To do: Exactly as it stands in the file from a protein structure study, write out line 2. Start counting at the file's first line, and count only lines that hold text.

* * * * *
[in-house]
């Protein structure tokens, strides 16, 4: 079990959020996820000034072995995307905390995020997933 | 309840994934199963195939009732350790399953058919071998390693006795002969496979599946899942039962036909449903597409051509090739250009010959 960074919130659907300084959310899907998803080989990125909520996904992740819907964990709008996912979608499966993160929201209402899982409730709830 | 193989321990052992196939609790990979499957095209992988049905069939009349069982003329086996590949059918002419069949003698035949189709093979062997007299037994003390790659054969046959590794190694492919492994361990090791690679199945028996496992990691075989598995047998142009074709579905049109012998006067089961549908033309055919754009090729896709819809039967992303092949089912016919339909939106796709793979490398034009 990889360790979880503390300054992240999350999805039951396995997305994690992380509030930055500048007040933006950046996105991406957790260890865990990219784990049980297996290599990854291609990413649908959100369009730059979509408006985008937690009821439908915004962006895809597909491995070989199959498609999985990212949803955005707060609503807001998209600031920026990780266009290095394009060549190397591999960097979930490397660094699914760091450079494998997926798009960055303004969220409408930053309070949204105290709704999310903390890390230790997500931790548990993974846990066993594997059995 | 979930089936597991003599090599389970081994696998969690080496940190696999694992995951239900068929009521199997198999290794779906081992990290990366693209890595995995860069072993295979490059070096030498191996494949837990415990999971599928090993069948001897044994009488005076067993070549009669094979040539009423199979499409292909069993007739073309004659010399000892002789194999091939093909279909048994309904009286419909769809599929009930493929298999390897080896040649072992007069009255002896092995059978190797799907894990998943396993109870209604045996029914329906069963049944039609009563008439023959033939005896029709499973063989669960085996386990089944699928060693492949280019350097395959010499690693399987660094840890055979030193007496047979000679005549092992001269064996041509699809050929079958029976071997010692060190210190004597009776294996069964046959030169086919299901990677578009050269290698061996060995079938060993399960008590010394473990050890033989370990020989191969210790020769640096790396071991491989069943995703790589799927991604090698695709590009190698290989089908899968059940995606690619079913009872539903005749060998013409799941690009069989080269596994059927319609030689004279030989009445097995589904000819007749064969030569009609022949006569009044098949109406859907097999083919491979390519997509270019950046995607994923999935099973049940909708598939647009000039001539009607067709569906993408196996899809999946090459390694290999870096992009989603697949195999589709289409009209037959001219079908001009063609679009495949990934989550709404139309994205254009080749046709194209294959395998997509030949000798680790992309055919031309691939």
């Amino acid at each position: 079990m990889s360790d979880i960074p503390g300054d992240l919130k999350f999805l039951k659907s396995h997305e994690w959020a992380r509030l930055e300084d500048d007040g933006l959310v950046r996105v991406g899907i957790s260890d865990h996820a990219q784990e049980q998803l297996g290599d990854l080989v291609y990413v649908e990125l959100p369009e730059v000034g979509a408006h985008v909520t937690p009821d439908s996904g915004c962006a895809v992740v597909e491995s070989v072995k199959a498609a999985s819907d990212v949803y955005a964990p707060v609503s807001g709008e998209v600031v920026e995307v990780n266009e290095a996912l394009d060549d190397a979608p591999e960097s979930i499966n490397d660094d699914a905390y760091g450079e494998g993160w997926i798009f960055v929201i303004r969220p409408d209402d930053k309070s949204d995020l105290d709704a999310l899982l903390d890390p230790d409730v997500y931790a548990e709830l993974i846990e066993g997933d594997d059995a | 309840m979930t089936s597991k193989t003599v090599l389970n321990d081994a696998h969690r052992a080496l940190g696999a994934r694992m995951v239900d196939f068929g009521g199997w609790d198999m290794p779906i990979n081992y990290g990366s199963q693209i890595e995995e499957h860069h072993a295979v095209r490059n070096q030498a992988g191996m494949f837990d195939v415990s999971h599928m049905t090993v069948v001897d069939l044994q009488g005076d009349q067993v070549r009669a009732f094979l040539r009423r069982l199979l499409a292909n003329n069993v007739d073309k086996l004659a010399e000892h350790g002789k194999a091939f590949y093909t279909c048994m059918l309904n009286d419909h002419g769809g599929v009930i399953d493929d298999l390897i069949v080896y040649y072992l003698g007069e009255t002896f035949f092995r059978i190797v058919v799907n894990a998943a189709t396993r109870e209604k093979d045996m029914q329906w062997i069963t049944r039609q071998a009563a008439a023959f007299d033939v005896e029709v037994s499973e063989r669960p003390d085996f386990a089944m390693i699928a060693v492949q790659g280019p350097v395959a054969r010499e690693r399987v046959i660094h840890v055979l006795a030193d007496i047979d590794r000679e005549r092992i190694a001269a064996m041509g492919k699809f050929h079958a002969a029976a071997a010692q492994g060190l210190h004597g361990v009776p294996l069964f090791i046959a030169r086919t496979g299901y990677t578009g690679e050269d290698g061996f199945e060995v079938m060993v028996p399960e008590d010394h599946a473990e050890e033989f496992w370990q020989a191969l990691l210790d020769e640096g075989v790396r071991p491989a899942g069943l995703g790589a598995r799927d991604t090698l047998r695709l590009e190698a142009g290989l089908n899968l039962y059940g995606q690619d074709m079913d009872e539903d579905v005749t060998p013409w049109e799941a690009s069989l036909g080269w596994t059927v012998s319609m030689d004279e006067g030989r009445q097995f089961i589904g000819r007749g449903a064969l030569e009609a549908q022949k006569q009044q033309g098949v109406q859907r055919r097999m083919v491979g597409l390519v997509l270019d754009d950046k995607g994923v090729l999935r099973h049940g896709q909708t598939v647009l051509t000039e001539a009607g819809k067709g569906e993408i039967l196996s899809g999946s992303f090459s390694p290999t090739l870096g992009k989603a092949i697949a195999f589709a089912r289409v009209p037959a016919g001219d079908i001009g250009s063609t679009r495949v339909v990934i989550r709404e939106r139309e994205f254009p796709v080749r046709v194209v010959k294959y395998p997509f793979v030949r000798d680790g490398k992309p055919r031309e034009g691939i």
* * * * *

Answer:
């Protein structure tokens, strides 16, 4: 079990959020996820000034072995995307905390995020997933 | 309840994934199963195939009732350790399953058919071998390693006795002969496979599946899942039962036909449903597409051509090739250009010959 960074919130659907300084959310899907998803080989990125909520996904992740819907964990709008996912979608499966993160929201209402899982409730709830 | 193989321990052992196939609790990979499957095209992988049905069939009349069982003329086996590949059918002419069949003698035949189709093979062997007299037994003390790659054969046959590794190694492919492994361990090791690679199945028996496992990691075989598995047998142009074709579905049109012998006067089961549908033309055919754009090729896709819809039967992303092949089912016919339909939106796709793979490398034009 990889360790979880503390300054992240999350999805039951396995997305994690992380509030930055500048007040933006950046996105991406957790260890865990990219784990049980297996290599990854291609990413649908959100369009730059979509408006985008937690009821439908915004962006895809597909491995070989199959498609999985990212949803955005707060609503807001998209600031920026990780266009290095394009060549190397591999960097979930490397660094699914760091450079494998997926798009960055303004969220409408930053309070949204105290709704999310903390890390230790997500931790548990993974846990066993594997059995 | 979930089936597991003599090599389970081994696998969690080496940190696999694992995951239900068929009521199997198999290794779906081992990290990366693209890595995995860069072993295979490059070096030498191996494949837990415990999971599928090993069948001897044994009488005076067993070549009669094979040539009423199979499409292909069993007739073309004659010399000892002789194999091939093909279909048994309904009286419909769809599929009930493929298999390897080896040649072992007069009255002896092995059978190797799907894990998943396993109870209604045996029914329906069963049944039609009563008439023959033939005896029709499973063989669960085996386990089944699928060693492949280019350097395959010499690693399987660094840890055979030193007496047979000679005549092992001269064996041509699809050929079958029976071997010692060190210190004597009776294996069964046959030169086919299901990677578009050269290698061996060995079938060993399960008590010394473990050890033989370990020989191969210790020769640096790396071991491989069943995703790589799927991604090698695709590009190698290989089908899968059940995606690619079913009872539903005749060998013409799941690009069989080269596994059927319609030689004279030989009445097995589904000819007749064969030569009609022949006569009044098949109406859907097999083919491979390519997509270019950046995607994923999935099973049940909708598939647009000039001539009607067709569906993408196996899809999946090459390694290999870096992009989603697949195999589709289409009209037959001219079908001009063609679009495949990934989550709404139309994205254009080749046709194209294959395998997509030949000798680790992309055919031309691939």